I almost died again. It must be Thursday.


Yes, I know this is posting on a Monday. There’s a method to this madness.


So. I had a GI bleed so bad and painful that I passed out and spent five hours on the floor. Was still intensely sick when I came to and had to call 911.

The paramedics couldn’t take me to my first choice hospital because they had no beds. Nope on my second choice for the same reason.

Covid.

The medics suggested a third, and I said yes even though I’m intensely uncomfortable with new places. Because of some weird planetary alignment / twist of fate fuckery, every member of my support system was out of town for one reason or another. I was alone. Honestly it was the first time I had ever been alone in an emergency room, and trust me, if ERs gave frequent visitor points, my next ER visit would definitely be in Hawaii.

The symptoms I had… They were so similar to what my mom went through last year. I kept thinking of all the surgeries and other procedures she had to endure, and I wondered if I should have gotten a DNR bracelet.

This third hospital was full, too, but they weren’t overflowing like the other ones. I got processed and triaged. I noticed people in beds lining the hallways. The intake nurses put me in the world’s most uncomfortable wheelchair. The intake doctor told me that they were gonna put me on IV fluids and take a CT scan. Then I was wheeled into the waiting room.

No one came to do the IV fluid thing.

The waiting room was almost full too. There were a lot of people in so much pain that they would periodically cry out. But they still had to wait. One person was so exhausted that he fell out of his chair. The nurses helped him back into it and told him to be patient. There were two worried parents near me with a sick toddler. She didn’t understand why she hurt and just kept saying “Ma,” “Da,” “Ow,” and “Home” over and over in between fits of tears.

A nurse took me to get some blood work done. She gave me something for nausea and said someone would be hooking me up to IV fluids soon. She rolled me back into the waiting room.

More pained screams, moans, a child’s plea for home.

A couple hours later I was taken for the CT scan. Because I was lying down for the scan I nearly fell asleep. I remember wishing the process had been longer because I did not want back into that wheelchair. The tech said it was usually forty-five minutes to an hour after a scan before patients saw the doctor.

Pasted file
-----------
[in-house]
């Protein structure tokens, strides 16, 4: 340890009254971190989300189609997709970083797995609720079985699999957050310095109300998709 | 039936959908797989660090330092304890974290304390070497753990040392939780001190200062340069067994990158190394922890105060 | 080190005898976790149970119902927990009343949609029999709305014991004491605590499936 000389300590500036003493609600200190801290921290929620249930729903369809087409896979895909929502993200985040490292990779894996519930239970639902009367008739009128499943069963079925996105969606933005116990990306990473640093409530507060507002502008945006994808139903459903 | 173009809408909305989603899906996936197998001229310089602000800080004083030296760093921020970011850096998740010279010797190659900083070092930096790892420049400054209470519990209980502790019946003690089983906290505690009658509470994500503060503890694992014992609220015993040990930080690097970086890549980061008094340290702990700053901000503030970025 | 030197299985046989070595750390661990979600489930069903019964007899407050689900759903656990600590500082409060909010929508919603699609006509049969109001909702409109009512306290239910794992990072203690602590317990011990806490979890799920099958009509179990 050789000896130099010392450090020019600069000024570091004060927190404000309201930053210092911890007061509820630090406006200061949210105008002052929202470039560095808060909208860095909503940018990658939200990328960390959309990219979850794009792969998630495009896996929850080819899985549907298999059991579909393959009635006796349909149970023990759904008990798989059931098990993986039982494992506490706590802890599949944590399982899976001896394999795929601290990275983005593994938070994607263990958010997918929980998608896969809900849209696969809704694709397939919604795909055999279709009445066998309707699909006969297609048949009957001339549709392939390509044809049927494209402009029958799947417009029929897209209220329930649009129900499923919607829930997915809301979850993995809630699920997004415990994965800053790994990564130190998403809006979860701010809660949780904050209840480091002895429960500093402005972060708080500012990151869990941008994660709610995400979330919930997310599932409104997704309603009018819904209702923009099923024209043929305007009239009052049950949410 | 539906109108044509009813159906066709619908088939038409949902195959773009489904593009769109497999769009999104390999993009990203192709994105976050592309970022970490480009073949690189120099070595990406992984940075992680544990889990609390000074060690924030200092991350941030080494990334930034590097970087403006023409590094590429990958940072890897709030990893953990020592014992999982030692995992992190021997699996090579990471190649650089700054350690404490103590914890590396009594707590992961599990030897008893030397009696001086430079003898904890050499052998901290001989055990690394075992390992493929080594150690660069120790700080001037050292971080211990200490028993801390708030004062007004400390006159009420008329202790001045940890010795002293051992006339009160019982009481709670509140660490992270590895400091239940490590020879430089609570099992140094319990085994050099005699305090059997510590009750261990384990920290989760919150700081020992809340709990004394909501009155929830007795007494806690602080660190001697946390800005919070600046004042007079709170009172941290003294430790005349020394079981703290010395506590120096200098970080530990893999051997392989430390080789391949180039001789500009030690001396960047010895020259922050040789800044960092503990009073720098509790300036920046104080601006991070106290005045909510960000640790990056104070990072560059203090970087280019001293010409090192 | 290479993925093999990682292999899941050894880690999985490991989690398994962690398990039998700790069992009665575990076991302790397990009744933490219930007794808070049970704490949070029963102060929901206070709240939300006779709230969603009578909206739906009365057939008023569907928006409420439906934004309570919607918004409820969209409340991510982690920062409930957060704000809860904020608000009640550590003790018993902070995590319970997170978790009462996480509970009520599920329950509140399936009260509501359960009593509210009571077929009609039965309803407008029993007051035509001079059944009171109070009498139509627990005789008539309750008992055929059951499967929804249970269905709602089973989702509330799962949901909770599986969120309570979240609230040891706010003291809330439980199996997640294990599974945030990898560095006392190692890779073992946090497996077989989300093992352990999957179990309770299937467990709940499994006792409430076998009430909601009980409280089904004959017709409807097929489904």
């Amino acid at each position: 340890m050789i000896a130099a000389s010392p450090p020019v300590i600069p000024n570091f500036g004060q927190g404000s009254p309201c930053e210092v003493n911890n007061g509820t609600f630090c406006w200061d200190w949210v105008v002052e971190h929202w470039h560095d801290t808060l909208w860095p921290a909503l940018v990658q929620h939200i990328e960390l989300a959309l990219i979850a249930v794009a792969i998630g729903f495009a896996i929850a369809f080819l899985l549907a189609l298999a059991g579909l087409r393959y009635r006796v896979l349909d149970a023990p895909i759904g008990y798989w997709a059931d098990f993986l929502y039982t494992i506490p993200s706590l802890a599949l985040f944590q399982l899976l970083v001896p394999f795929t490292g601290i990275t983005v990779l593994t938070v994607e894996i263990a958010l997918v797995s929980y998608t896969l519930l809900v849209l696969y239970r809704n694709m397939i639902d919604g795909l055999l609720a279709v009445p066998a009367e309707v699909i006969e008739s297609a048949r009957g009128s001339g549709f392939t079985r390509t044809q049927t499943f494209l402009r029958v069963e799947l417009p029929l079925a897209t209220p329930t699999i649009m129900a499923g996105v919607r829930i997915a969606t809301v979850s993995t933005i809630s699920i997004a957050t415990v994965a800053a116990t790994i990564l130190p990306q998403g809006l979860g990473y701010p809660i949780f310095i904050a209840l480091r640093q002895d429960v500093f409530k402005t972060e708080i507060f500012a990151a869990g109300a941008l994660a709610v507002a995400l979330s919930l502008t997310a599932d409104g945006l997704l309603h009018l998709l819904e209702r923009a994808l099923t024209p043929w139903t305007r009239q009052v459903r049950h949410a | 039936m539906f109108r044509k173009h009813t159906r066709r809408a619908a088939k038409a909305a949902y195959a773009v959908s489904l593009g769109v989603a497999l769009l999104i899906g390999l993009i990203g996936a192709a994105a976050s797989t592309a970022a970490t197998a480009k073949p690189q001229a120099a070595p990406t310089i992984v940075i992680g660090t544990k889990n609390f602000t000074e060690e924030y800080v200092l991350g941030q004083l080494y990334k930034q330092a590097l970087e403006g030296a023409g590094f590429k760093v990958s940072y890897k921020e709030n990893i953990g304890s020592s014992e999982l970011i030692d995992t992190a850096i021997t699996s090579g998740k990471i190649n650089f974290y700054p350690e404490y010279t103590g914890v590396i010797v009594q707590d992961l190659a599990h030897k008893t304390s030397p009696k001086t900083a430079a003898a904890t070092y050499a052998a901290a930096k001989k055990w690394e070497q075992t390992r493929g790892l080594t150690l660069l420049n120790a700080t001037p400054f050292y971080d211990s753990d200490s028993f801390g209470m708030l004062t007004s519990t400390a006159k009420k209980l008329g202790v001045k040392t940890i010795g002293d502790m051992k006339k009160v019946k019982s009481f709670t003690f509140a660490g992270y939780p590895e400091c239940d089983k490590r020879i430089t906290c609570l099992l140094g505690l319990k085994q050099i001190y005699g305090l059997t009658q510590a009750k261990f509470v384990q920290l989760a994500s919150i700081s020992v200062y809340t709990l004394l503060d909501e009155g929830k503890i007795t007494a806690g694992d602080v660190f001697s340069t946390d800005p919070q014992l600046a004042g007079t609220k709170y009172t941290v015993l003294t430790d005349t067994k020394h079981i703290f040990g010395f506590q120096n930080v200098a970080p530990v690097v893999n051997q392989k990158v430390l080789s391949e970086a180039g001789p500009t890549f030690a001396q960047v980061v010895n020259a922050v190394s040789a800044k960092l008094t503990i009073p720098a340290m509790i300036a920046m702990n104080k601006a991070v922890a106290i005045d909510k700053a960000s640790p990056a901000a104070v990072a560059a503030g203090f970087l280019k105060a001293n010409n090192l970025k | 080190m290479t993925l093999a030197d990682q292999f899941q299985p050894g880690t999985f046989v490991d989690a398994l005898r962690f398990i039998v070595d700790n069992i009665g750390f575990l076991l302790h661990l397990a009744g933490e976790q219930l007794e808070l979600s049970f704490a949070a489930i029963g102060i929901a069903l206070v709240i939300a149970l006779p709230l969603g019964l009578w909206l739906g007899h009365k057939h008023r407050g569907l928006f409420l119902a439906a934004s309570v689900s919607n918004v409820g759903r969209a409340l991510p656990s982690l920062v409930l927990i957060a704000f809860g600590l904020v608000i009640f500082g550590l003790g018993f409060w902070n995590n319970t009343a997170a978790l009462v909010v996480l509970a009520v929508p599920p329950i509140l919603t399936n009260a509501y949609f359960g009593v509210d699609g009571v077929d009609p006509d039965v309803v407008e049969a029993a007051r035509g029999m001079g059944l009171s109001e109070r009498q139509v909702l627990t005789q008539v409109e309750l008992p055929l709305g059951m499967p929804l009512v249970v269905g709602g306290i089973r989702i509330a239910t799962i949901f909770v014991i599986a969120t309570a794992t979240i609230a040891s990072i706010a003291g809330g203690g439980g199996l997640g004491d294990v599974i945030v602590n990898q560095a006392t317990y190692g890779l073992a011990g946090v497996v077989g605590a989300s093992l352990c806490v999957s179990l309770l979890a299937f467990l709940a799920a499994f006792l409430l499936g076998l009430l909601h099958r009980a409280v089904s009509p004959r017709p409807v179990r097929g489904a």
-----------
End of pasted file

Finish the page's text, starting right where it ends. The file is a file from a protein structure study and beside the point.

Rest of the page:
A nurse wheeled me back to the waiting room. She said that someone would be by soon to give me IV fluids. A woman to my left was sobbing. Her leg was braced and bloody. I saw a doctor tell a man that his wife’s chest scan showed that she had pneumonia and that she was currently being tested for Covid. The doctor said if she did test positive, she’d be moved to a different part of the hospital and they would come and get him.

An hour later, they came and got him.

Two hours later, they came and got me. Wheeled me into a curtained examination cubicle and transferred me into a weird recliner that was slightly more comfortable than my wheelchair. I could hear people up and down the hall crying out in pain. I told myself if the CT scan or bloodwork had shown something truly terrible that they would have gotten to me much earlier. I tried to turn the waiting into a silver lining.

The constant sounds of people in excruciating pain made it hard to believe in the lining.

Two hours later a doctor showed up. He said the scan showed a bunch of little things wrong with me but nothing life threatening. Blood work was normal. Ish. He was worried they couldn’t pin down the source of the bleed and was concerned that I was still in pain. He wanted to admit me so that a specialist could see me.

I said okay without even thinking.

Then he explained that they didn’t have any free beds and I might have to spend up to 48 hours in the recliner before one opened up.

I asked, “because of Covid?” And he let out an exhausted breath and said, “yeah.”

I took a moment, then asked if I was in immediate danger. He said no. I told him I had a GI specialist and going home, sleeping in my own bed, and calling her in the morning to make an appointment would probably be faster, yeah? He said possibly and asked the name of my specialist. She didn’t have admitting privileges to that hospital.

I really, really wanted to go home and he said that was a reasonable choice. He wanted to hook me up to some IV fluids before discharging me.

Three hours later, I happened to make accidental eye contact with a passing nurse. I smiled awkwardly and said hi. She said hello and started to walk past me, then backtracked to ask my name. I told her, and her eyes went wide.

“Oh, you’re the one everyone’s been looking for.”

The computer had listed me in a different cubicle. Apparently the nurses had spent a good portion of the last three hours searching for me.